Sunday, July 26, 2009

Mad Men.

The Valanx is a prototype light armored vehicle designed by BAE Systems to replace the Humvee as the US military's primary small transport vehicle. At this point only two companies are in the running to become the sole supplier of the military's new transport system (Lockheed Martin is the other candidate). Analysts estimate that the winning contract could be worth $20 billion, and that does not include the potential future contracts with foreign militaries or the possibility of civilian crossover sales.

Now that's all fine and good, just another defense contract competition that may or may not drag on for years like the current Air Force air refueling tanker dispute. (Google it if you want, I don't have a handy link to put in for you.)

The real issue I have is the recent public advertising campaign by BAE Systems for the Valanx. Ad space has been bought inside Metro cars to promote the Valanx. The ads are simple, a three quarters shot of the vehicle with the tag line, "Move Over," at the top.

It was actually my friend Ben, visiting from California who pointed out how strange it was that a defense contractor bidding on an exclusive military contract would choose to spend marketing money on public ads that seemed aimed at Metro riders on a busy commute. I just assumed that BAE Systems wanted this contract so badly that they were willing to gamble on placing the ads in the Metro with the hopes that some Pentagon employs in the aquisitions division will see the posters and be influenced. Stuck on a crowded train in the morning on the way to work, these civil servant accountants will see the aggressive lines of the Valanx and think, "Yeah, MOVE OVER! Let's buy 30,000 of these things."

I suppose stranger things have happened.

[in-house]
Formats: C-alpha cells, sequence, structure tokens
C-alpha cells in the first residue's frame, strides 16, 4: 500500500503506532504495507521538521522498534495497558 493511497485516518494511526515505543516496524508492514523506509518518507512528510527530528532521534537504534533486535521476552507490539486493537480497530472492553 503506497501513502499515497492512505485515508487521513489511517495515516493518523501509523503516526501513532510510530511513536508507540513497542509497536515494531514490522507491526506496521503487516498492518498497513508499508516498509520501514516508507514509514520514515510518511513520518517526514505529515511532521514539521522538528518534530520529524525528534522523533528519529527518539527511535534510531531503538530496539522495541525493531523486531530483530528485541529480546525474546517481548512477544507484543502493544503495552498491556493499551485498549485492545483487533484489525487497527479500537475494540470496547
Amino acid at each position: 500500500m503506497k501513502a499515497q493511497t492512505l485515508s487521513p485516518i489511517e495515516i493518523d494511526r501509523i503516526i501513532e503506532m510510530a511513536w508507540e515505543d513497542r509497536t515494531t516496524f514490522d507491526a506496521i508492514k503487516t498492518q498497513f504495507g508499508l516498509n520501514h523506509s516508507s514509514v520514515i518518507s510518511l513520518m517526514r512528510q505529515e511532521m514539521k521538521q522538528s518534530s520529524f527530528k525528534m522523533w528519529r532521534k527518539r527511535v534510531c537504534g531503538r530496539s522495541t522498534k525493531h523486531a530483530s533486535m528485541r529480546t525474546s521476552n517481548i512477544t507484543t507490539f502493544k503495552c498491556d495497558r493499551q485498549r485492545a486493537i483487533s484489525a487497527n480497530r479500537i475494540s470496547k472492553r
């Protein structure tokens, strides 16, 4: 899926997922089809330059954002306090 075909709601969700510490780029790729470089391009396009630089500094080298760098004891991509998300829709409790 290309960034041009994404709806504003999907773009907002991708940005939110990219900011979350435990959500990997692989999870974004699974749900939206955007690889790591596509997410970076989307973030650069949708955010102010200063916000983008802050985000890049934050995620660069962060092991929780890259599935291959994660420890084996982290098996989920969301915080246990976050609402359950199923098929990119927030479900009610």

Anonymous said...

If you make a brand a household name, it influences the politics of acquisition. Think of the fallout is Lockheed Martin lost a major contract to an unknown company and they protested- the public would likely fall on LM's side simply because of their name brand.

Also- marketing costs cannot be billed to the government, so no need to worry if taxpayer dollars are being wasted

Adam said...

I wasn't really worried about the costs to taxpayers, it just seemed like a bit of a hail Mary approach to getting a contract. But you make a good point about branding.

Noel said...

To me, the very ad, and especially the "Move over" tag, was scary. I mean, if the military/government wanted to put attitude right in our faces as we ride along to our jobs, if they really want us to know who's in charge, they couldn't do a better ad than this one. It reeks of the kind of obnoxious Madison Ave. approach we have all seen on car commercials on TV, but is also unpretty and grim and designed to instill fear, in a "new world order" capacity, if you know what I mean. It's Homeland Security, it's FEMA..."we can do what we want and damned soon you'll be so used to it you'll think it's your right. Change is right behind you, flashing its high-beams."

Adam said...

Well, I don't really get what you mean. This was not an ad by the government or the military, this was targeted at people who work for those entities. I don't think it's about intimidating US citizens, I think it's more about trying to make geeks in the acquisitions department feel like they're cool.

Noel said...

The best maneuvers have a dual purpose. Look also at the ads in Metro stations for Monsanto and for reporting crimes. It all gives a creepy appearance of accommodation to a new reality.